Differences in Golf Shafts

By Jim Thomas

Golf shafts come in such a wide variety that it can be bewildering. Shafts are made from different materials, with different amounts of flexibility and torque, and in different lengths and weights. Compounding the problem, there is no uniform industry standard for shafts, so a stiff shaft from one manufacturer might feel completely different than a stiff shaft from another manufacturer. As Golf.com states, "you need to experiment with different combinations of shafts and clubheads to come up with your ultimate prize."

Materials

Steel shafts replaced wooden shafts in the 1930s. Graphite shafts made a big splash when they entered the marketplace in the 1970s. Graphite is lighter and generally more flexible than steel. It also is more expensive. Many golfers gravitate toward graphite because its lighter weight can translate to more club head speed and more distance. Titanium shafts and hybrid shafts are also available, although neither have attained the popularity of steel and graphite.

Flexibility

The flexibility, or flex, of a shaft refers to its amount of bend. Shafts that bend easily are suited for golfers with slower club head speeds. The extra flexibility enables a slow swinger to hit the ball farther. Conversely, if you are strong and powerful and generate a high amount of club head speed, a shaft with a firm flex should work best. Shaft flex, as Golf.com notes, generally is categorized as L for ladies, A for seniors, R for regular, S for stiff and X for extra stiff, although some club and shaft makers add a few in-between sizes.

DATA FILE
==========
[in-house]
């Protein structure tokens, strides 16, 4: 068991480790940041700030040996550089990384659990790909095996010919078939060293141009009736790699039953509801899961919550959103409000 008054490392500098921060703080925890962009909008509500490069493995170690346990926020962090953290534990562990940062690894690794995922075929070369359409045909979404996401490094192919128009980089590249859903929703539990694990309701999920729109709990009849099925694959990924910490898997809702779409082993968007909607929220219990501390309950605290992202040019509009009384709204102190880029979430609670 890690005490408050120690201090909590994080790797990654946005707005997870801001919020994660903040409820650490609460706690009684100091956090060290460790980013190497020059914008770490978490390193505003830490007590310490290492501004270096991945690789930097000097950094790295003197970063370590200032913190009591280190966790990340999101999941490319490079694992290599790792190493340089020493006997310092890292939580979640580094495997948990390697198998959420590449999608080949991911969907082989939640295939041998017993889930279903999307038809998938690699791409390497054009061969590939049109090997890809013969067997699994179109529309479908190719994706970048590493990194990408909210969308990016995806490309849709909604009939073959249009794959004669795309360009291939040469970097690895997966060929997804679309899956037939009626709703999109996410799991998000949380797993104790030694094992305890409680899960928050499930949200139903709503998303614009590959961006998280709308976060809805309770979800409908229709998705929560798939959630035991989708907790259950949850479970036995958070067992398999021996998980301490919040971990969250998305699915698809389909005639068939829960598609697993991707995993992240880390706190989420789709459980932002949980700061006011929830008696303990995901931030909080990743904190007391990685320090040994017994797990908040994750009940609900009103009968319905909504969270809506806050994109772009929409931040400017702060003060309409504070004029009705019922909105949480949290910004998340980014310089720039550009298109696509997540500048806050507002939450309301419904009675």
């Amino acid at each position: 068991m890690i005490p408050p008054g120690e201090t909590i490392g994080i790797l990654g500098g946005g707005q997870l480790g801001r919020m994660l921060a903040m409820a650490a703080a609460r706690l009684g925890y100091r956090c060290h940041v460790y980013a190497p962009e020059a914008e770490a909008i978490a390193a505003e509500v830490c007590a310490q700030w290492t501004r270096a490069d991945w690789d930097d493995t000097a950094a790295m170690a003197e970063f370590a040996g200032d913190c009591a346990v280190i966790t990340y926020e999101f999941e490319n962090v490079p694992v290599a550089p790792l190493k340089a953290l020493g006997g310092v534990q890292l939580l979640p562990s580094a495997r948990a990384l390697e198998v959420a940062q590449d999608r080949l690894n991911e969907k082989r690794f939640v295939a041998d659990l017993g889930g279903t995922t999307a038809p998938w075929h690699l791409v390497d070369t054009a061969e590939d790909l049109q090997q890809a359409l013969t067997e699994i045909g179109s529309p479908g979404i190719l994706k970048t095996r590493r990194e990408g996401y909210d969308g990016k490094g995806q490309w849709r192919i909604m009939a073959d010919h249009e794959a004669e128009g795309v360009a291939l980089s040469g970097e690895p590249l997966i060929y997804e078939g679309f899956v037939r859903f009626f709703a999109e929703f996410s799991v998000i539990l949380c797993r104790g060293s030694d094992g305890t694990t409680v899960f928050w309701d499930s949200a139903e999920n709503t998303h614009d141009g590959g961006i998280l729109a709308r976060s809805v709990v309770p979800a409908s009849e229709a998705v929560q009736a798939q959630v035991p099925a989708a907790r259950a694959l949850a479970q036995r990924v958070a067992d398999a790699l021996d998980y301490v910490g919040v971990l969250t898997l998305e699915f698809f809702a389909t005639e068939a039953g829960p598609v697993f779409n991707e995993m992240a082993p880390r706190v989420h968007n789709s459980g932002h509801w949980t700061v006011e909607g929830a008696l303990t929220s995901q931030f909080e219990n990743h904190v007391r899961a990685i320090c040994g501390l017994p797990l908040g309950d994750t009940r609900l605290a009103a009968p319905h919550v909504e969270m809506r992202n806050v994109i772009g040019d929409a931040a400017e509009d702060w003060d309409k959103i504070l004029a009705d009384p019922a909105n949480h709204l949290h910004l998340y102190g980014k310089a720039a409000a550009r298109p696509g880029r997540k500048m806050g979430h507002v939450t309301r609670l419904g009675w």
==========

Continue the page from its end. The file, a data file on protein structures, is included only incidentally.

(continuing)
Torque and Kickpoints

Although not as critical as shaft flex, the torque and kickpoint of your clubs can make a significant difference in your performance, Golf today explains. Torque refers to the amount of twist in a shaft. Graphite twists more than steel. Kickpoint refers to the spot on the shaft that bends the most. If your clubs have a low kickpoint, your shots will have a higher trajectory,

Length

A standard length graphite shaft generally is 1 inch longer than steel shafts. The longer shaft, coupled with the lighter weight of graphite, will give many players — especially those with slower club head speeds — more distance. Any gains, however, might be offset by a loss of control. Longer shafts have been the rage in golf in the early 21st century, with the standard driver length extending from about 45 to 48 inches.

About the Author

Jim Thomas has been a freelance writer since 1978. He wrote a book about professional golfers and has written magazine articles about sports, politics, legal issues, travel and business for national and Northwest publications. He received a Juris Doctor from Duke Law School and a Bachelor of Science in political science from Whitman College.

Home